On Friday, Russia sent a supply column of more than 200 trucks rumbling into Ukraine and then, the next day, back out again. Since the Ukraine crisis began, Moscow has done many dangerous and deadly things. But this convoy ranks as one of the oddest. Until now, Russia has discreetly supplied the pro-Russian militias in eastern Ukraine with tanks, rockets, and other heavy equipment. This time, however, Russia invited reporters to view a fleet of vehicles violating the border. Why? The question becomes even more perplexing when you consider that, according to the BBC, many of the trucks were “mostly empty.”
Russia itself described the convoy as a humanitarian act, designed to carry necessary supplies (including baby food) to the shrinking Russian-controlled enclave in eastern Ukraine. But while Russian state media broadcast video of the trucks driving toward Ukraine, they did not bother with images of the trucks unloading their aid to grateful recipients. It’s as if they didn’t much care whether their propaganda convinced anyone or not. Their coverage leaves the impression that so publicly violating the border was the end in itself.
Russia started with the so-called “little green men”—Russian soldiers without insignia on their green uniforms—then proceeded with uniforms with epaulets and the annexation of Crimea. Russia has been the force behind, and on the ground, with the separatists in eastern Ukraine.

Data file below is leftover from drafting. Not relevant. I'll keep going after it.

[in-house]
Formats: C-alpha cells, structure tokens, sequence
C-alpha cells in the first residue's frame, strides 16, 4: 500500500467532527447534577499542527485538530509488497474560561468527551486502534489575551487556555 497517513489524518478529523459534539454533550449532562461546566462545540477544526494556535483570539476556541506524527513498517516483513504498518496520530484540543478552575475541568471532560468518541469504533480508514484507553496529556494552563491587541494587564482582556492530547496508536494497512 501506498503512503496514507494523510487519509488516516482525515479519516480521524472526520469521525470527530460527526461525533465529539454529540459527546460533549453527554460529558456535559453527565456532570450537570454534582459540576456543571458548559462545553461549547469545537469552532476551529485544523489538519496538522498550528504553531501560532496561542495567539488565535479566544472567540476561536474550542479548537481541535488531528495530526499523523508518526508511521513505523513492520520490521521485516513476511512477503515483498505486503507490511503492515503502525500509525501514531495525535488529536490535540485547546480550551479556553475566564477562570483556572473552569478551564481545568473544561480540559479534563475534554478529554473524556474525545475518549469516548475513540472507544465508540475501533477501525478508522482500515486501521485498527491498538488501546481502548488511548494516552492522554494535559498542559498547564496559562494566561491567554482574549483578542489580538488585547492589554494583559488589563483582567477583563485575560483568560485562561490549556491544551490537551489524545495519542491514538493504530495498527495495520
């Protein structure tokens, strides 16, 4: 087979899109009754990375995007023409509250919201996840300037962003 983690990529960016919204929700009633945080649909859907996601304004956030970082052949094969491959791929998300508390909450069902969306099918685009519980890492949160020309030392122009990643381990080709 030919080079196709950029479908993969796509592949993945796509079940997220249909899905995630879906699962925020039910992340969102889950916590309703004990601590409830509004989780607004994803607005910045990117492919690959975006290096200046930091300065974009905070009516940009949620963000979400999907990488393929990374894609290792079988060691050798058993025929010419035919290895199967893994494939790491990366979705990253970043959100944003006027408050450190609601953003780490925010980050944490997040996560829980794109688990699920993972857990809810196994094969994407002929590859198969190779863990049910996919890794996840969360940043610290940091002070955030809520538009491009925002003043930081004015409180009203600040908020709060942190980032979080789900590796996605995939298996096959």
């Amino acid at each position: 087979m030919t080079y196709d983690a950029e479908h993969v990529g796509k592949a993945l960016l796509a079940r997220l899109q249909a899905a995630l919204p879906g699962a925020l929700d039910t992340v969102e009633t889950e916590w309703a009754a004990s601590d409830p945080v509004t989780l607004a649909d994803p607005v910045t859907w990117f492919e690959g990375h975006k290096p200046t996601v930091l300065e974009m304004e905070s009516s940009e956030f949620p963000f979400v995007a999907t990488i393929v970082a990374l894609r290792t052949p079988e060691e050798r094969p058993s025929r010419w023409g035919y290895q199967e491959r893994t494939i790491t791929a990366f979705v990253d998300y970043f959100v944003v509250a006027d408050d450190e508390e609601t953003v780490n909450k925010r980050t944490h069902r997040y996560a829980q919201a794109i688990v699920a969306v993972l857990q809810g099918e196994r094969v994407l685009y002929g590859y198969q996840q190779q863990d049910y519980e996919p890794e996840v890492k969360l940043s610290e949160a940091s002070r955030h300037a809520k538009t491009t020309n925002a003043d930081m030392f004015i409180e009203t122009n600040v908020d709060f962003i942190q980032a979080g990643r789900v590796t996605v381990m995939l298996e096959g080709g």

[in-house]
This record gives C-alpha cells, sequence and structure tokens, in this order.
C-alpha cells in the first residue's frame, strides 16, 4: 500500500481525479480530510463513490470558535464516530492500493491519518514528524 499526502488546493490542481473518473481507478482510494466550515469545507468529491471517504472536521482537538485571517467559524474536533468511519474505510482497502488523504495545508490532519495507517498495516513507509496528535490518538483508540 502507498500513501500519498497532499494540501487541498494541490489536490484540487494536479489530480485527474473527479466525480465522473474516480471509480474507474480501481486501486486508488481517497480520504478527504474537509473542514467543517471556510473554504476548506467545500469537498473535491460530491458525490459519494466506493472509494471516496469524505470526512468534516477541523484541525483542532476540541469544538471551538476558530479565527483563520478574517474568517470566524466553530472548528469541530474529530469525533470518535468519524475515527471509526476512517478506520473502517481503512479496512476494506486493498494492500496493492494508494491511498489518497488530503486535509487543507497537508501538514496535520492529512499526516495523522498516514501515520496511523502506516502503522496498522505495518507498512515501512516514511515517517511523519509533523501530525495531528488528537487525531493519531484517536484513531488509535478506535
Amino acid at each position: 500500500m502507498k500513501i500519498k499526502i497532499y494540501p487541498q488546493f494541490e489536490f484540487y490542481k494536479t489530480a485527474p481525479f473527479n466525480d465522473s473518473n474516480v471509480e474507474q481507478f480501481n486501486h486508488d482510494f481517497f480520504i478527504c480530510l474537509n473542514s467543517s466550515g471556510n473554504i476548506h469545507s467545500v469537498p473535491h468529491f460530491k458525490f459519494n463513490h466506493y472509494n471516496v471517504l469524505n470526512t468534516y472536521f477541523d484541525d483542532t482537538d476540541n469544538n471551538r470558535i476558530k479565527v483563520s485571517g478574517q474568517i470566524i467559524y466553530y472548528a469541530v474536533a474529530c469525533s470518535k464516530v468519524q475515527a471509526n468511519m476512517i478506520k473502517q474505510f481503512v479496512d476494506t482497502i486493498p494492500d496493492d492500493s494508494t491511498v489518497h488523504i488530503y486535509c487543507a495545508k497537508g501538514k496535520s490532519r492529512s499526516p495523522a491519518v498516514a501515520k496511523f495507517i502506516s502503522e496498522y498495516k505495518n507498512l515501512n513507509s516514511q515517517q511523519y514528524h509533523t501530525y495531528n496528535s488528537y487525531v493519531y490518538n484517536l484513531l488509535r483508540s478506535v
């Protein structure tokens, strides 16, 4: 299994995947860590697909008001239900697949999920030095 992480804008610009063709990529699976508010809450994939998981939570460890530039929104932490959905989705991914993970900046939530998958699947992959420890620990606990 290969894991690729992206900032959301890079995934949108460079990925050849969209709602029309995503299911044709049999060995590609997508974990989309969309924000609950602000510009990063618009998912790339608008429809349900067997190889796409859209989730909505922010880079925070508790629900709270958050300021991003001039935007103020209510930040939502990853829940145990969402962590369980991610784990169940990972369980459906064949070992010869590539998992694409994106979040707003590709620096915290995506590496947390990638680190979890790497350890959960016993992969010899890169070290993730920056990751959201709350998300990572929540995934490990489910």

It is an invasion that is already well in place.
The comments above are from an August 18 interview with Strobe Talbott, a longtime Russia expert and the current president of the Brookings Institution. Talbott identifies a fact of this crisis that cannot be repeated often enough: Throughout, Russia has pursued a policy of escalation, acting more aggressively and more visibly from month to month to month. Russia escalated the conflict after the annexation of Crimea. It escalated when Ukraine finally began to fight back against the pro-Russian militias that seized cities in the east. It escalated even as the casualty count rose from zero to hundreds to now more than 2,000. It escalated despite global shock after the shootdown of a Malaysia Airlines flight killed almost 300 citizens of 10 countries. It’s escalating again now.